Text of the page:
As adoptive parents you have likely heard that adoption adds an extra layer of complexity as a child grows. But what does that really mean and why does it happen? Even if your family talks about adoption openly and honestly, your child has questions and feelings that come up frequently, as they mature, or when a life event triggers them. Adoption counselor and adoptive mom Judy Stigger, LCSW, explains.
Adoption weaves an additional thread into everything.
Who am I? Why didn’t my mom want me? Was I loved? What is wrong with me? Even if your family talks openly and honestly about adoption, questions and feelings come up frequently for your child as she matures, or when a life event triggers them.
You can easily see how these questions may come up throughout life events. But catching it in the moment is the hard part. Be cognizant of the fact that these questions may come up when something “happens” and that the feelings arise because she’s figuring out if it’s adoption… or not.
Simply growing up can be a trigger for feelings surrounding adoption. As your child’s brain changes, particularly around the age of 8 and again at 12, their ability to understand the ins and outs of adoption changes. They may be able to understand more of their story, or may process the facts they already have differently. This also means their peers have a new understanding. Questions your child has to answer become more sophisticated and teasing can become significantly more hurtful and specific.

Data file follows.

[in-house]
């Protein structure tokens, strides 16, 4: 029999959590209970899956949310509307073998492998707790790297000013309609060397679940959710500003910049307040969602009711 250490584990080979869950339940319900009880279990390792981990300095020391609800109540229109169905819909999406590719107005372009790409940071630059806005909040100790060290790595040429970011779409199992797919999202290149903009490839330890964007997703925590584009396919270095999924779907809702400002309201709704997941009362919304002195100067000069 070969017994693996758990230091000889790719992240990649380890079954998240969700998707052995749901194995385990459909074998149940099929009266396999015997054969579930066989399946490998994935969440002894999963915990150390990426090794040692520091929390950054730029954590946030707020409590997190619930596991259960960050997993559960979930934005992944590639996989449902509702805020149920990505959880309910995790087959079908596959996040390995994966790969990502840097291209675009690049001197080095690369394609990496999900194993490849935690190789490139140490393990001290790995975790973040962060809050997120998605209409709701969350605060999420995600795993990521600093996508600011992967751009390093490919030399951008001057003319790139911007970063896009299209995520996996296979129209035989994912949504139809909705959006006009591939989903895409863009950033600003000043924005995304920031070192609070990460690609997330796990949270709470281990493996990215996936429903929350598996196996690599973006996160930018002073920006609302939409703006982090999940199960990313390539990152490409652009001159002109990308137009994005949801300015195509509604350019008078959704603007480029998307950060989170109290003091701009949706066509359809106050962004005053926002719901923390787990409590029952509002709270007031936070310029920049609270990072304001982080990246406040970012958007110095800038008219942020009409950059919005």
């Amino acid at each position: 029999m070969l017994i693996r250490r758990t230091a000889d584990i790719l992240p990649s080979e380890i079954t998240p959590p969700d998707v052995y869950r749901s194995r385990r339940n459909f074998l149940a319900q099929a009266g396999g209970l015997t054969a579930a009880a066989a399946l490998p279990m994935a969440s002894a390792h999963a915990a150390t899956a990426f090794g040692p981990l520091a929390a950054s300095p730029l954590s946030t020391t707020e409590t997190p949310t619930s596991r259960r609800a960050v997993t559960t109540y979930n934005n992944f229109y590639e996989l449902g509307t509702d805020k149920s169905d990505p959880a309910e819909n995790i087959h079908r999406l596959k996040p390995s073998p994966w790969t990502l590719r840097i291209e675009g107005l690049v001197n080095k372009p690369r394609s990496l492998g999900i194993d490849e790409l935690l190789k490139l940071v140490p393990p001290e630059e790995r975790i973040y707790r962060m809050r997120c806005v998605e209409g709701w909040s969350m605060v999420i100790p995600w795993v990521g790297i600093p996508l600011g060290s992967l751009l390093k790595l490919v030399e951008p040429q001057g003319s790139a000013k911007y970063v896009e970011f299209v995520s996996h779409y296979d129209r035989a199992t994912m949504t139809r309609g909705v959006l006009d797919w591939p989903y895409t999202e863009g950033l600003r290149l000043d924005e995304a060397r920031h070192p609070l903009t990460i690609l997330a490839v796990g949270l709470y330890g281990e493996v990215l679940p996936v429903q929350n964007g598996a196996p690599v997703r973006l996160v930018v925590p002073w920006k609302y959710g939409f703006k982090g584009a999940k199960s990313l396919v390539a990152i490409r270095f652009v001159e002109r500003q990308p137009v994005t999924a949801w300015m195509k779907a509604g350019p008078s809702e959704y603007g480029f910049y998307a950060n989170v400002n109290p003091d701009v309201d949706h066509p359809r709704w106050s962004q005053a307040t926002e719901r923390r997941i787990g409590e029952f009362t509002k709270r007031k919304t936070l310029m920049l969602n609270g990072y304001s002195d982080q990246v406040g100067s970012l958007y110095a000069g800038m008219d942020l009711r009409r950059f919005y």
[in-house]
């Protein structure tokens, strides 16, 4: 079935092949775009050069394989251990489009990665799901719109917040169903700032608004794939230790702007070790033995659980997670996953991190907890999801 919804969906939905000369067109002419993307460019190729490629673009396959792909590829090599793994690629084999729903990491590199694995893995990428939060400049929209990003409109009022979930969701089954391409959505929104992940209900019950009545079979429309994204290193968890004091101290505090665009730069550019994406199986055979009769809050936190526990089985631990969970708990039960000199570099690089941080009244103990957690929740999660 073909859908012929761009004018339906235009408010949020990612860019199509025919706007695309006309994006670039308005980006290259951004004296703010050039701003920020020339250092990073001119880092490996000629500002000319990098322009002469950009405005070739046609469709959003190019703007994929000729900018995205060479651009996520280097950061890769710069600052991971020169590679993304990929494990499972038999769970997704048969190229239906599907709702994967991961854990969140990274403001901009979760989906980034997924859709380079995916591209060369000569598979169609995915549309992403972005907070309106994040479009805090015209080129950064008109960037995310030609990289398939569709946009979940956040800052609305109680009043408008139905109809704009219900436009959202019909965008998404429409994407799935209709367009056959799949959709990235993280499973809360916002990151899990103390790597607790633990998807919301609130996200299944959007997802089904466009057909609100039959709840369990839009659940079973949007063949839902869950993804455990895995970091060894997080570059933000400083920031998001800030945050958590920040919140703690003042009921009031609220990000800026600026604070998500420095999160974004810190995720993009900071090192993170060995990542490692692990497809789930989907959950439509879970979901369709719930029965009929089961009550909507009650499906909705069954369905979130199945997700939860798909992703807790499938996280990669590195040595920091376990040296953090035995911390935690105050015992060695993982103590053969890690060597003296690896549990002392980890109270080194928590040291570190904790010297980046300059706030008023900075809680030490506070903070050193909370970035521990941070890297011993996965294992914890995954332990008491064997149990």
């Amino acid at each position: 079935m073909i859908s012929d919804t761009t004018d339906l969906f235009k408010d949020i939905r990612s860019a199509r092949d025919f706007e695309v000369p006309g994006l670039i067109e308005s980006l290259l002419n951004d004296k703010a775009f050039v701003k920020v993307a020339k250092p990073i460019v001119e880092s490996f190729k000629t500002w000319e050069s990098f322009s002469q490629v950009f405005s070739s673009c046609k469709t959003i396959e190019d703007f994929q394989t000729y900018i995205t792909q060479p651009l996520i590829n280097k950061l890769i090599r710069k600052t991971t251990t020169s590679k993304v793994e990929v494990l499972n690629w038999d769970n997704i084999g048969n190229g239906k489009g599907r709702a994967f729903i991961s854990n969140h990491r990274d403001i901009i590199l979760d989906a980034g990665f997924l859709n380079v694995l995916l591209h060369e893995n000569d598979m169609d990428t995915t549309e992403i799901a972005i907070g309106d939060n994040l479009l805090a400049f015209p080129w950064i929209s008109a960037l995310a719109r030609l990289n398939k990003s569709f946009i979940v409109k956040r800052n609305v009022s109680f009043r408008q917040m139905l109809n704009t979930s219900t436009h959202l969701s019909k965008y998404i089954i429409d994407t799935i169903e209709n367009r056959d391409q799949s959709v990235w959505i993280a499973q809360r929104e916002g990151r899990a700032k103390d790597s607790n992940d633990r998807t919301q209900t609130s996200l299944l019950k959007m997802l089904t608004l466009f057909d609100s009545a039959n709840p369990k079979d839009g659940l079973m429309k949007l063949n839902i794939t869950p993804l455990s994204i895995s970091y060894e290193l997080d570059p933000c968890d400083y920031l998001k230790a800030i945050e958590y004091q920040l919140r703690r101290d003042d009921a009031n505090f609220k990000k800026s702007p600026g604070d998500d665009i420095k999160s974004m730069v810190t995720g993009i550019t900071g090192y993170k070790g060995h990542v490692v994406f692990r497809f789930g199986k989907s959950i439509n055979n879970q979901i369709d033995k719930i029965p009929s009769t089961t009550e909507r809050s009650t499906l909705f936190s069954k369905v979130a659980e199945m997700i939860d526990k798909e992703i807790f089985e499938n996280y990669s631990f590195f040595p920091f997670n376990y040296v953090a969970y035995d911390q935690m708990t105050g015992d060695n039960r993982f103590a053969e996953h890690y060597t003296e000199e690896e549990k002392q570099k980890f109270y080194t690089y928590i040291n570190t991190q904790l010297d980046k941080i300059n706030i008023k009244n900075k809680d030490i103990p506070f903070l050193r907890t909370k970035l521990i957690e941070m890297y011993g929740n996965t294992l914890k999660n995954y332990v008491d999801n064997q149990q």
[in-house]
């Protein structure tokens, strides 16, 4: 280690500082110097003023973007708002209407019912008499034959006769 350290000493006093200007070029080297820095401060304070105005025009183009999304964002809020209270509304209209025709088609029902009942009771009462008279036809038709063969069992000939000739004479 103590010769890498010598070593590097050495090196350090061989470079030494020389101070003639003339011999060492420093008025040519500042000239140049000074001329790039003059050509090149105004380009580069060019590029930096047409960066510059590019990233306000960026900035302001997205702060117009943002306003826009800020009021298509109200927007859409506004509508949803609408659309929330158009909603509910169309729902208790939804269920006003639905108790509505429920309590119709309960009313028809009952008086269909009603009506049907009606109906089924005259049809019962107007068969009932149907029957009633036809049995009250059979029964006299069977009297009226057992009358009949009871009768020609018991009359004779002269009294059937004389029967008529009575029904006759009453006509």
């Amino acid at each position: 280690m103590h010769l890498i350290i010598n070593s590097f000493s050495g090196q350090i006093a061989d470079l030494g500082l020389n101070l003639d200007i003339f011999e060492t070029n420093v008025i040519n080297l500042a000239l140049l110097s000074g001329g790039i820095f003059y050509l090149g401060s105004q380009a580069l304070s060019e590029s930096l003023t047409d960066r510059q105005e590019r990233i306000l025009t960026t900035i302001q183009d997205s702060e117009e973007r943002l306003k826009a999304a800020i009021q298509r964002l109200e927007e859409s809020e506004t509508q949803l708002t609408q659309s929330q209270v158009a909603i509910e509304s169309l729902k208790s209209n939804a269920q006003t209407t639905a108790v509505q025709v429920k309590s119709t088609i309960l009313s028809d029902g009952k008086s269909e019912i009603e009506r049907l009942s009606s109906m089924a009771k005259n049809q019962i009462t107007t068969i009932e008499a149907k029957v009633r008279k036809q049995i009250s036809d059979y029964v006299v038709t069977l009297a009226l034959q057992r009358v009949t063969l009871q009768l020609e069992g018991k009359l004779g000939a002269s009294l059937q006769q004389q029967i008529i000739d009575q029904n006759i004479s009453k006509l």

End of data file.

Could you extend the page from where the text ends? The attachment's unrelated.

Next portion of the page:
As they grow, they may have different abilities than others in their family. A child may be musically or artistically inclined and his parents are not. Perhaps there are learning disabilities now recognized at school. These things can happen regardless of how a family is formed. But for an adopted child, feeling “different” can raise deeper issues of not fitting in or belonging.
As children get older they often start to experience more loss. The death of a relative, a birthparent or even a family pet can trigger emotions related to adoption. Breaking up with a boyfriend or girlfriend can raise questions around self worth – “What’s wrong with me?” “My birthmom didn’t want me either.”
What to do?
Bring adoption up. Realize that while you are so glad and grateful to have this child through adoption, being adopted might not always feel so great to the child. Naming both the positive and the painful feelings – putting them on the table – lets your child know that what she’s feeling is OK, and it's OK for her to talk to you about it.
She still may not want to talk about it, however, because she doesn’t have the right words to convey the feelings inside, or she doesn’t have it figured out enough herself. Many kids don’t talk to their parents about their feelings surrounding adoption because they don’t want to worry or hurt their parents’ feelings. It’s hard to talk to your mom about your other mom. It can feel disloyal. Consider this – and consider an adoption competent therapist to help.
In my experience, when I put adoption on the table with a tween or teen, they never dismiss it. They may not want to talk about it, but they acknowledge its importance to their feelings – so we should, too.